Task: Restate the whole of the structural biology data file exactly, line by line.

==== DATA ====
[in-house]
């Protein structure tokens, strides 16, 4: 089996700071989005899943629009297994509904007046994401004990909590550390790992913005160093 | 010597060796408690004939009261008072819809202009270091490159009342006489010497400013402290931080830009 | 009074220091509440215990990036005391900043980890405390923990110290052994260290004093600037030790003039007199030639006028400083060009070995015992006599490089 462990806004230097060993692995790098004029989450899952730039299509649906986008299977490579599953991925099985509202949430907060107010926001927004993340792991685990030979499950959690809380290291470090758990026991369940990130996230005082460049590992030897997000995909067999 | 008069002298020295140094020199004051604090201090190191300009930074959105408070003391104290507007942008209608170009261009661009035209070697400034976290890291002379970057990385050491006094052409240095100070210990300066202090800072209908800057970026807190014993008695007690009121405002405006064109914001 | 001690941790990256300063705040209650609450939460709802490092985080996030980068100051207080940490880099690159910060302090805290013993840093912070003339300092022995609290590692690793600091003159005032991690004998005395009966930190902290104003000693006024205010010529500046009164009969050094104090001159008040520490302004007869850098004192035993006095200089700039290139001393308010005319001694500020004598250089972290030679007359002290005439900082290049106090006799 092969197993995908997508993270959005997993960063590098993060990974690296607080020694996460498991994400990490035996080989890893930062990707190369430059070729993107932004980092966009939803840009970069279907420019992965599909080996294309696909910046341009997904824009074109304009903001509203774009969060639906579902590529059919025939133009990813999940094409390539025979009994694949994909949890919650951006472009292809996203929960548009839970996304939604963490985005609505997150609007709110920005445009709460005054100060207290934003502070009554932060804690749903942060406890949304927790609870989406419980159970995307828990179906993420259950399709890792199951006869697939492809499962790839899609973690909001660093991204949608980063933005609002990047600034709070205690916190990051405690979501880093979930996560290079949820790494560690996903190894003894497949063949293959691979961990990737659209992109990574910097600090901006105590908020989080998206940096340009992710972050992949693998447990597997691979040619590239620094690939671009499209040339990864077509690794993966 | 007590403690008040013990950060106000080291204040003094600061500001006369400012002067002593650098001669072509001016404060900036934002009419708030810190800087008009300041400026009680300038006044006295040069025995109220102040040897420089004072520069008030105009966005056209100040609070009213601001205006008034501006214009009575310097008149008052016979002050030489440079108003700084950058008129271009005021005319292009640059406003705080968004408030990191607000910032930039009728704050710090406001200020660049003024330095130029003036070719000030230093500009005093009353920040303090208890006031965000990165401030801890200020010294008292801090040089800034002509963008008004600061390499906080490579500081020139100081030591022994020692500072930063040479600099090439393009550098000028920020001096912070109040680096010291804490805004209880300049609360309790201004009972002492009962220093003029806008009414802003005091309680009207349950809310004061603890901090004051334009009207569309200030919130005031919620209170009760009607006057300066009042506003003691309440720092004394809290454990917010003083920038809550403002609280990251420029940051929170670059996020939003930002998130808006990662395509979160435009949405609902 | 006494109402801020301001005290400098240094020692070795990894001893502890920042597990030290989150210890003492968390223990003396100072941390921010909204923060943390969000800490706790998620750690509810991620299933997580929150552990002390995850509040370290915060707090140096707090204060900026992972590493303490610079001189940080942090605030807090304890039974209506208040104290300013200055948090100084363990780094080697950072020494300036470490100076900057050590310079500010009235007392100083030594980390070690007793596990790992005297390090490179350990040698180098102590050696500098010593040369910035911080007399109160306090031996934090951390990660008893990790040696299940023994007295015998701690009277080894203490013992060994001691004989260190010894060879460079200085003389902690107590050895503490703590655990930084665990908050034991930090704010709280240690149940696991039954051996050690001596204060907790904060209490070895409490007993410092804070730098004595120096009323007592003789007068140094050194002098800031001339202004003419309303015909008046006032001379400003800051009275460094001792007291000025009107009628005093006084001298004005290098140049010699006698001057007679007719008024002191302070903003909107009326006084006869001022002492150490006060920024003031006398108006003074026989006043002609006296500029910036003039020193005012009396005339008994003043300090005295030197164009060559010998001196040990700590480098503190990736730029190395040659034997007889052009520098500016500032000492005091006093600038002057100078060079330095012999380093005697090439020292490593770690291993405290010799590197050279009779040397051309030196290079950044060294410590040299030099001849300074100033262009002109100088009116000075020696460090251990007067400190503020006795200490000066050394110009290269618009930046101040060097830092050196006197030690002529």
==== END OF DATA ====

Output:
[in-house]
């Protein structure tokens, strides 16, 4: 089996700071989005899943629009297994509904007046994401004990909590550390790992913005160093 | 010597060796408690004939009261008072819809202009270091490159009342006489010497400013402290931080830009 | 009074220091509440215990990036005391900043980890405390923990110290052994260290004093600037030790003039007199030639006028400083060009070995015992006599490089 462990806004230097060993692995790098004029989450899952730039299509649906986008299977490579599953991925099985509202949430907060107010926001927004993340792991685990030979499950959690809380290291470090758990026991369940990130996230005082460049590992030897997000995909067999 | 008069002298020295140094020199004051604090201090190191300009930074959105408070003391104290507007942008209608170009261009661009035209070697400034976290890291002379970057990385050491006094052409240095100070210990300066202090800072209908800057970026807190014993008695007690009121405002405006064109914001 | 001690941790990256300063705040209650609450939460709802490092985080996030980068100051207080940490880099690159910060302090805290013993840093912070003339300092022995609290590692690793600091003159005032991690004998005395009966930190902290104003000693006024205010010529500046009164009969050094104090001159008040520490302004007869850098004192035993006095200089700039290139001393308010005319001694500020004598250089972290030679007359002290005439900082290049106090006799 092969197993995908997508993270959005997993960063590098993060990974690296607080020694996460498991994400990490035996080989890893930062990707190369430059070729993107932004980092966009939803840009970069279907420019992965599909080996294309696909910046341009997904824009074109304009903001509203774009969060639906579902590529059919025939133009990813999940094409390539025979009994694949994909949890919650951006472009292809996203929960548009839970996304939604963490985005609505997150609007709110920005445009709460005054100060207290934003502070009554932060804690749903942060406890949304927790609870989406419980159970995307828990179906993420259950399709890792199951006869697939492809499962790839899609973690909001660093991204949608980063933005609002990047600034709070205690916190990051405690979501880093979930996560290079949820790494560690996903190894003894497949063949293959691979961990990737659209992109990574910097600090901006105590908020989080998206940096340009992710972050992949693998447990597997691979040619590239620094690939671009499209040339990864077509690794993966 | 007590403690008040013990950060106000080291204040003094600061500001006369400012002067002593650098001669072509001016404060900036934002009419708030810190800087008009300041400026009680300038006044006295040069025995109220102040040897420089004072520069008030105009966005056209100040609070009213601001205006008034501006214009009575310097008149008052016979002050030489440079108003700084950058008129271009005021005319292009640059406003705080968004408030990191607000910032930039009728704050710090406001200020660049003024330095130029003036070719000030230093500009005093009353920040303090208890006031965000990165401030801890200020010294008292801090040089800034002509963008008004600061390499906080490579500081020139100081030591022994020692500072930063040479600099090439393009550098000028920020001096912070109040680096010291804490805004209880300049609360309790201004009972002492009962220093003029806008009414802003005091309680009207349950809310004061603890901090004051334009009207569309200030919130005031919620209170009760009607006057300066009042506003003691309440720092004394809290454990917010003083920038809550403002609280990251420029940051929170670059996020939003930002998130808006990662395509979160435009949405609902 | 006494109402801020301001005290400098240094020692070795990894001893502890920042597990030290989150210890003492968390223990003396100072941390921010909204923060943390969000800490706790998620750690509810991620299933997580929150552990002390995850509040370290915060707090140096707090204060900026992972590493303490610079001189940080942090605030807090304890039974209506208040104290300013200055948090100084363990780094080697950072020494300036470490100076900057050590310079500010009235007392100083030594980390070690007793596990790992005297390090490179350990040698180098102590050696500098010593040369910035911080007399109160306090031996934090951390990660008893990790040696299940023994007295015998701690009277080894203490013992060994001691004989260190010894060879460079200085003389902690107590050895503490703590655990930084665990908050034991930090704010709280240690149940696991039954051996050690001596204060907790904060209490070895409490007993410092804070730098004595120096009323007592003789007068140094050194002098800031001339202004003419309303015909008046006032001379400003800051009275460094001792007291000025009107009628005093006084001298004005290098140049010699006698001057007679007719008024002191302070903003909107009326006084006869001022002492150490006060920024003031006398108006003074026989006043002609006296500029910036003039020193005012009396005339008994003043300090005295030197164009060559010998001196040990700590480098503190990736730029190395040659034997007889052009520098500016500032000492005091006093600038002057100078060079330095012999380093005697090439020292490593770690291993405290010799590197050279009779040397051309030196290079950044060294410590040299030099001849300074100033262009002109100088009116000075020696460090251990007067400190503020006795200490000066050394110009290269618009930046101040060097830092050196006197030690002529």